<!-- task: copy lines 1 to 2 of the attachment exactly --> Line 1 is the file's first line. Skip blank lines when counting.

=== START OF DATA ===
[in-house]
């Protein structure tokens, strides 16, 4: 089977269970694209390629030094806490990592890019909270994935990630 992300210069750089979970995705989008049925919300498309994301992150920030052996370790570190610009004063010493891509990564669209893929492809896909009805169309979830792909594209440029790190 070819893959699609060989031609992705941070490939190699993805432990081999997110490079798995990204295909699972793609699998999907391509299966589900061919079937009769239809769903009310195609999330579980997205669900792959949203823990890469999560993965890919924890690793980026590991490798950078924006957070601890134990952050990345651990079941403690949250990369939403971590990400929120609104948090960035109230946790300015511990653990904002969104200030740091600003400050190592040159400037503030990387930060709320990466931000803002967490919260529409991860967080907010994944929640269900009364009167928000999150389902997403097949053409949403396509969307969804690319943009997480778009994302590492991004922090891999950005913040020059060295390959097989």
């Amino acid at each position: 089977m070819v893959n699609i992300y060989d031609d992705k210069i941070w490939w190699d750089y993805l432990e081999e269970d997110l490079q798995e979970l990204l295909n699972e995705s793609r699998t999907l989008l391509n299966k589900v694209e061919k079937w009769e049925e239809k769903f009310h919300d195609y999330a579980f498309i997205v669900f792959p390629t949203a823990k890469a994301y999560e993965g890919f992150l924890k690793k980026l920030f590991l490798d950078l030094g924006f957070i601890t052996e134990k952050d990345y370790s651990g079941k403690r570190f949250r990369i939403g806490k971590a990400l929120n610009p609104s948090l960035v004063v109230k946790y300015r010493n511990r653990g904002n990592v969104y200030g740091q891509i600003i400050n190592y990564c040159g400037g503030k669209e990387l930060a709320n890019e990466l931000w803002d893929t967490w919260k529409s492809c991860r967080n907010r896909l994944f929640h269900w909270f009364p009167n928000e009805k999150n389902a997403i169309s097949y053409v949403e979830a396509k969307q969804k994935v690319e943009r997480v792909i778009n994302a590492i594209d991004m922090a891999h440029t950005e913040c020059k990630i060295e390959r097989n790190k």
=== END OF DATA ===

[in-house]
């Protein structure tokens, strides 16, 4: 089977269970694209390629030094806490990592890019909270994935990630 992300210069750089979970995705989008049925919300498309994301992150920030052996370790570190610009004063010493891509990564669209893929492809896909009805169309979830792909594209440029790190 070819893959699609060989031609992705941070490939190699993805432990081999997110490079798995990204295909699972793609699998999907391509299966589900061919079937009769239809769903009310195609999330579980997205669900792959949203823990890469999560993965890919924890690793980026590991490798950078924006957070601890134990952050990345651990079941403690949250990369939403971590990400929120609104948090960035109230946790300015511990653990904002969104200030740091600003400050190592040159400037503030990387930060709320990466931000803002967490919260529409991860967080907010994944929640269900009364009167928000999150389902997403097949053409949403396509969307969804690319943009997480778009994302590492991004922090891999950005913040020059060295390959097989």